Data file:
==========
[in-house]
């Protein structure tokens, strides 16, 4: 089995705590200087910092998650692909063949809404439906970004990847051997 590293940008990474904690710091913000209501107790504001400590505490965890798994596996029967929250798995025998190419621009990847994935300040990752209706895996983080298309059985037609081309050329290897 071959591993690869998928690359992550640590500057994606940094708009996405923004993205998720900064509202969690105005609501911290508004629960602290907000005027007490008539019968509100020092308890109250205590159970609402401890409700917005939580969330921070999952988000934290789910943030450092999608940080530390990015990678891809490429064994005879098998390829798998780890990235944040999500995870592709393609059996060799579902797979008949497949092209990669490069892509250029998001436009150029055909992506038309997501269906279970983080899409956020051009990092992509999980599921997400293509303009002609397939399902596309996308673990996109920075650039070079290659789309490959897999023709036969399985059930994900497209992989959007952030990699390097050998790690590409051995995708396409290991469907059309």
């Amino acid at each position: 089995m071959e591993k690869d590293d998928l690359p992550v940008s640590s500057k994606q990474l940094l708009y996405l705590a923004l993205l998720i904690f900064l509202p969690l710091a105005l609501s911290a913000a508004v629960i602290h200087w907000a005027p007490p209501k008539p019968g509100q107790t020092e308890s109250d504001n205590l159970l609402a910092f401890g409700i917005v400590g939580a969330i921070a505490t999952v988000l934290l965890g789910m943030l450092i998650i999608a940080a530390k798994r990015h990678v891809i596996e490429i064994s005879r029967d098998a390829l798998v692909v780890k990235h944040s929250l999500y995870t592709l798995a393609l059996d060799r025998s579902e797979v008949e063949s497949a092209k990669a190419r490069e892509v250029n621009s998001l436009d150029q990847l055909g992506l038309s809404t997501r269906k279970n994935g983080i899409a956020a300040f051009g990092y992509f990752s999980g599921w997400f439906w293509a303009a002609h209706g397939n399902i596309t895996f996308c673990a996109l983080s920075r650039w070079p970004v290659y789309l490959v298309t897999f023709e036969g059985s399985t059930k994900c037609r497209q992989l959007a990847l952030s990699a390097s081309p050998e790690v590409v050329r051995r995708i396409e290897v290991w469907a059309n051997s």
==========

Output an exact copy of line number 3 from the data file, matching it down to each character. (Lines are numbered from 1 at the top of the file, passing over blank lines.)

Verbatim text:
């Amino acid at each position: 089995m071959e591993k690869d590293d998928l690359p992550v940008s640590s500057k994606q990474l940094l708009y996405l705590a923004l993205l998720i904690f900064l509202p969690l710091a105005l609501s911290a913000a508004v629960i602290h200087w907000a005027p007490p209501k008539p019968g509100q107790t020092e308890s109250d504001n205590l159970l609402a910092f401890g409700i917005v400590g939580a969330i921070a505490t999952v988000l934290l965890g789910m943030l450092i998650i999608a940080a530390k798994r990015h990678v891809i596996e490429i064994s005879r029967d098998a390829l798998v692909v780890k990235h944040s929250l999500y995870t592709l798995a393609l059996d060799r025998s579902e797979v008949e063949s497949a092209k990669a190419r490069e892509v250029n621009s998001l436009d150029q990847l055909g992506l038309s809404t997501r269906k279970n994935g983080i899409a956020a300040f051009g990092y992509f990752s999980g599921w997400f439906w293509a303009a002609h209706g397939n399902i596309t895996f996308c673990a996109l983080s920075r650039w070079p970004v290659y789309l490959v298309t897999f023709e036969g059985s399985t059930k994900c037609r497209q992989l959007a990847l952030s990699a390097s081309p050998e790690v590409v050329r051995r995708i396409e290897v290991w469907a059309n051997s």